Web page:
Sophomores Anaya Akpalu and Tomi Akisanya gave Martin Luther King Jr. Day speaker Arno Michealis the perfect introduction, together reading a powerful poem they co-wrote called “Change” (video here). Describing changes over generations, and more personally in our own perspectives, the poem teed up the idea that we all have the option to alter who we are.
As Michaelis took the stage, he acknowledged that change is inevitable. He told the audience that as a Buddhist, he believes only two things are universally consistent: change and suffering.
Change was what brought him to Williston. A former neo-Nazi skinhead, he turned his life around and now works against racism.
Michaelis had a relatively normal childhood, however, his father abused alcohol, he said. He was a bully in kindergarten, and he kept ramping up antisocial behavior throughout his school years. “I got a rush when teachers got mad at me,” he said. “It would eventually get boring, so I kept escalating. It was like substance abuse.”
When he was 16, he dropped out of high school, became an alcoholic himself, and immersed himself in rage, eventually founding a neo-Nazi skinhead gang. He held onto that ideology for seven years, eventually becoming lead singer in a racist band, Centurion, and became known in white supremacist circles the world over. What made it possible was practice. “Practice is what makes the unfamiliar familiar,” he said. “Fortunately, for most of us, hate and violence are unfamiliar things. When hate and violence are normal, things like love, forgiveness, and kindness are scary. That’s what it’s like to be a racist.”
Should we then help racists and feel sorry for them? he asked rhetorically. “Well, yes actually. Racists want people to hate them. And racism has caused unbelievable amounts of horror and suffering over the last 500 years.”
Therefore, without condoning racist behavior, we can recognize that racist people are people and have the capacity for change, as Michaelis did. By using compassion and kindness, we disarm haters. Here, he brought up the work of Dr. Martin Luther King Jr. “As Dr. King so beautifully explained, more hate is not going to result in less suffering.”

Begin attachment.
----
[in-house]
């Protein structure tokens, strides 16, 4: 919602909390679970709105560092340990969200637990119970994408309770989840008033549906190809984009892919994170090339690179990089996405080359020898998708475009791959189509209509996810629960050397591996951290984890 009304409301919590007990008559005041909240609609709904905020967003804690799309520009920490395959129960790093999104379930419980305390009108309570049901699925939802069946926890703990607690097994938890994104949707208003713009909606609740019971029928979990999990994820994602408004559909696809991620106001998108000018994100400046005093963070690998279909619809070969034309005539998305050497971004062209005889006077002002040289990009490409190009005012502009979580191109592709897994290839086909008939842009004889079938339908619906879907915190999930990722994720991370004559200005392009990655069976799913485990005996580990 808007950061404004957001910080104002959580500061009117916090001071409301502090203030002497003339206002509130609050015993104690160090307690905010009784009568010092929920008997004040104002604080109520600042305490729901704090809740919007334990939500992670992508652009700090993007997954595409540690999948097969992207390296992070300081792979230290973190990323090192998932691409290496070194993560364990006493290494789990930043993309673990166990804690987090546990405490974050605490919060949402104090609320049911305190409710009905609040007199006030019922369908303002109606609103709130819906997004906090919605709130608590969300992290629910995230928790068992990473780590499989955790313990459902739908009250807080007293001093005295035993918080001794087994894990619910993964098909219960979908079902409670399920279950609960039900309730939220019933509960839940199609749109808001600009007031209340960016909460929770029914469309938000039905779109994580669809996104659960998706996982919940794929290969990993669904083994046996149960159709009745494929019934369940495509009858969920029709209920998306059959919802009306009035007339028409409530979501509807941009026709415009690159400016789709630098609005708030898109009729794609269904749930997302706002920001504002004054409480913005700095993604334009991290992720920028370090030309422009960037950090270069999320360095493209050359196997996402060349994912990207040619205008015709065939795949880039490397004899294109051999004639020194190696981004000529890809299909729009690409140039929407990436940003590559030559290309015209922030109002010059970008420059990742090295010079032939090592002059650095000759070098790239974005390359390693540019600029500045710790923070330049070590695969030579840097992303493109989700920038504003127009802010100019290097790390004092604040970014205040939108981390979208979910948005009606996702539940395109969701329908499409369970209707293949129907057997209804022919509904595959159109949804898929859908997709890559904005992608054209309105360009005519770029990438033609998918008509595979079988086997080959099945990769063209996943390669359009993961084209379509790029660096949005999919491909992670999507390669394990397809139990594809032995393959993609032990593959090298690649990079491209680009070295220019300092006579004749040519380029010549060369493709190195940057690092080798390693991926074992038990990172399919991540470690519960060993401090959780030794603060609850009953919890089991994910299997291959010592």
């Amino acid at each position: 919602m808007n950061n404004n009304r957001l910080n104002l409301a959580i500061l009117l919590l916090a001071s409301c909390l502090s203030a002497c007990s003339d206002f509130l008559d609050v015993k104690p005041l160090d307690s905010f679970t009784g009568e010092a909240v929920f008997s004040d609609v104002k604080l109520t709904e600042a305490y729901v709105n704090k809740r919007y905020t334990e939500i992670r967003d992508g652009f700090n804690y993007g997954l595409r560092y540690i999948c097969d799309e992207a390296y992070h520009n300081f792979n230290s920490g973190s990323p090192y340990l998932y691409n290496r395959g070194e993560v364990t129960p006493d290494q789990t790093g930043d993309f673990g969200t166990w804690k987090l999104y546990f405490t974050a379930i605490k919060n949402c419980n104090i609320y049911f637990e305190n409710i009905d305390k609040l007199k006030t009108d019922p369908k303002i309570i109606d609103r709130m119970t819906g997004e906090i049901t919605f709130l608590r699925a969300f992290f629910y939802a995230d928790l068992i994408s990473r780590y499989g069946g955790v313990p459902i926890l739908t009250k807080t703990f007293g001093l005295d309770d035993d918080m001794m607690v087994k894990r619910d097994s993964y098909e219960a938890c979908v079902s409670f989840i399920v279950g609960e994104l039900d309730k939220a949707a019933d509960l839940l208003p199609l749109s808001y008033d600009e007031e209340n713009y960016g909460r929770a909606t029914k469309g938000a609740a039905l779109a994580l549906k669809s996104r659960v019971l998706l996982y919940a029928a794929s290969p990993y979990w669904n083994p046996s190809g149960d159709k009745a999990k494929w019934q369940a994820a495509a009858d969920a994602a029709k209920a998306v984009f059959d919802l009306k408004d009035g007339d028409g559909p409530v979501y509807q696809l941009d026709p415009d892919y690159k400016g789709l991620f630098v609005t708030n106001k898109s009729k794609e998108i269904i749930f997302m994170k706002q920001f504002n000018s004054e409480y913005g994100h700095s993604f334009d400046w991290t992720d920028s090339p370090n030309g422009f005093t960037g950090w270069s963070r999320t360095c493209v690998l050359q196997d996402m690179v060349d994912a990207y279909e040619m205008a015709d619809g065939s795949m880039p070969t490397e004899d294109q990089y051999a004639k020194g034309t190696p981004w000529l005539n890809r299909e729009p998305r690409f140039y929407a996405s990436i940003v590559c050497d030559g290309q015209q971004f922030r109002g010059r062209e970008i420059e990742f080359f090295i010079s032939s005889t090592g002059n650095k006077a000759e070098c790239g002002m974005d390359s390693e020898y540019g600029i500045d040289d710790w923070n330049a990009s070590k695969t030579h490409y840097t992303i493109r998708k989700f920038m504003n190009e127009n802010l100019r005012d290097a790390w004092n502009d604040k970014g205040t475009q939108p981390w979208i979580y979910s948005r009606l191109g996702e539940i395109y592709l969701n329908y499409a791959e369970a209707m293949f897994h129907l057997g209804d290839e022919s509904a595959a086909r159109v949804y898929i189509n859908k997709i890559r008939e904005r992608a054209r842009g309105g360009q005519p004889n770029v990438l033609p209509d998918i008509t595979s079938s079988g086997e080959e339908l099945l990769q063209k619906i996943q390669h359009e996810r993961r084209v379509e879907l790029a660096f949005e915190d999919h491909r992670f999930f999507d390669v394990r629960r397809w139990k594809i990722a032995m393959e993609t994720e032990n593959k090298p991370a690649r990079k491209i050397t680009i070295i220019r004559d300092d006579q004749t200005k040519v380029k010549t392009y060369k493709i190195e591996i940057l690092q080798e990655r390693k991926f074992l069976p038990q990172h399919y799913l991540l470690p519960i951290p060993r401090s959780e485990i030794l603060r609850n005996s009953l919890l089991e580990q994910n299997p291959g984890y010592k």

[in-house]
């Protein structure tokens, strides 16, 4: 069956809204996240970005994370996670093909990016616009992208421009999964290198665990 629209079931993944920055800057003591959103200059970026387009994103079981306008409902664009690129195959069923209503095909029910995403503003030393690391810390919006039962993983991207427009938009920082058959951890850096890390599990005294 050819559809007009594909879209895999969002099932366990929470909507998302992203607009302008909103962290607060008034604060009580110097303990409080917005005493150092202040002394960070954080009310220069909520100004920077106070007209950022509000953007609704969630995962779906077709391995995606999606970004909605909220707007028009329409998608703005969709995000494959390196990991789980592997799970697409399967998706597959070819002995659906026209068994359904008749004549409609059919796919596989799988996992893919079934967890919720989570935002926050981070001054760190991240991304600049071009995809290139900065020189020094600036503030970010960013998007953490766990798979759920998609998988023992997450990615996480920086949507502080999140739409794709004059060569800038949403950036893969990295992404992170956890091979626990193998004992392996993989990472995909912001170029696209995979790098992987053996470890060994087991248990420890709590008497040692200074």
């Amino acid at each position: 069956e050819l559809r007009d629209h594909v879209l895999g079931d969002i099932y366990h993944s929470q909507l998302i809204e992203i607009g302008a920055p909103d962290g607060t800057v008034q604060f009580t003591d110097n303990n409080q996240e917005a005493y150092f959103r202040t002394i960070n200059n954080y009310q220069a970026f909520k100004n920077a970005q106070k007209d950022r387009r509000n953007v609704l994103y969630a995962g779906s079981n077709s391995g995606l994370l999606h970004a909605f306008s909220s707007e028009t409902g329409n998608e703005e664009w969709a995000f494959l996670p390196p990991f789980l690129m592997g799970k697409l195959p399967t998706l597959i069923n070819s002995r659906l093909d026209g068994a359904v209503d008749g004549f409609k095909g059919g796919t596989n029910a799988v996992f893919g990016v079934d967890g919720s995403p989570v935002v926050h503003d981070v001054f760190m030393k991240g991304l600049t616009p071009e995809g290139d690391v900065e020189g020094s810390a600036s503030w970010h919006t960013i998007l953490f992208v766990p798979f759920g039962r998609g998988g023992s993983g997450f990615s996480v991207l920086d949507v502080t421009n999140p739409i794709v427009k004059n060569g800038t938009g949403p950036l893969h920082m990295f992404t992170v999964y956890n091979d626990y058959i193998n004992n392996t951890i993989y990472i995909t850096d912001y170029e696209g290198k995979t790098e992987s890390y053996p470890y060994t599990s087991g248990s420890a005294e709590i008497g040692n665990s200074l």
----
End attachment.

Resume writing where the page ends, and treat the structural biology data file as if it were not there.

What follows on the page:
Michaelis left his hate group, Hammerskin Nation, in 1994, when guilt and personal circumstances combined with what he described as exhaustion from hating all the time. He had become a single dad, and a friend had been killed. He turned against his former ways.
But it took another push to make him a warrior for peace. When a white supremacist from the Hammerskin Nation gang killed six Sikhs in a temple in Wisconsin, Michaelis and Pardeep Singh Kaleka, the son of one of the victims, began working together to blunt the force of hate.
Kaleka introduced Michaelis to the “weaponization” of forgiveness. “Forgiveness is vengeance,” he said. “I’m not going to waste my energy on you,” he said, assuming the voice of his friend speaking to the killer of his father. “I need that energy to be a father to my four children, the husband to my wife, the son to my grieving mother, who lost her husband of 30 years.”
By wielding forgiveness, Kaleka was waging a “fight for humanity.”
Kaleka and Michaelis founded an organization Serve2Unite, which aims to divert young people from violent extremist ideologies, gun violence, school shootings, bullying, and substance abuse, along with other forms of self-harm.
Michaelis talked about another friend who is using love and compassion to end hate, musician and activist Daryl Davis, a black man who goes to Ku Klux Klan meetings and befriends Klansmen. “He’s gotten dozens and dozens to leave the Klan,” said Michaelis. His weapons are building a relationship, listening, talking.
Compassion and kindness were instrumental in causing Michaelis to turn away from hate. He urged the audience to pick up these “weapons” and fight alongside him.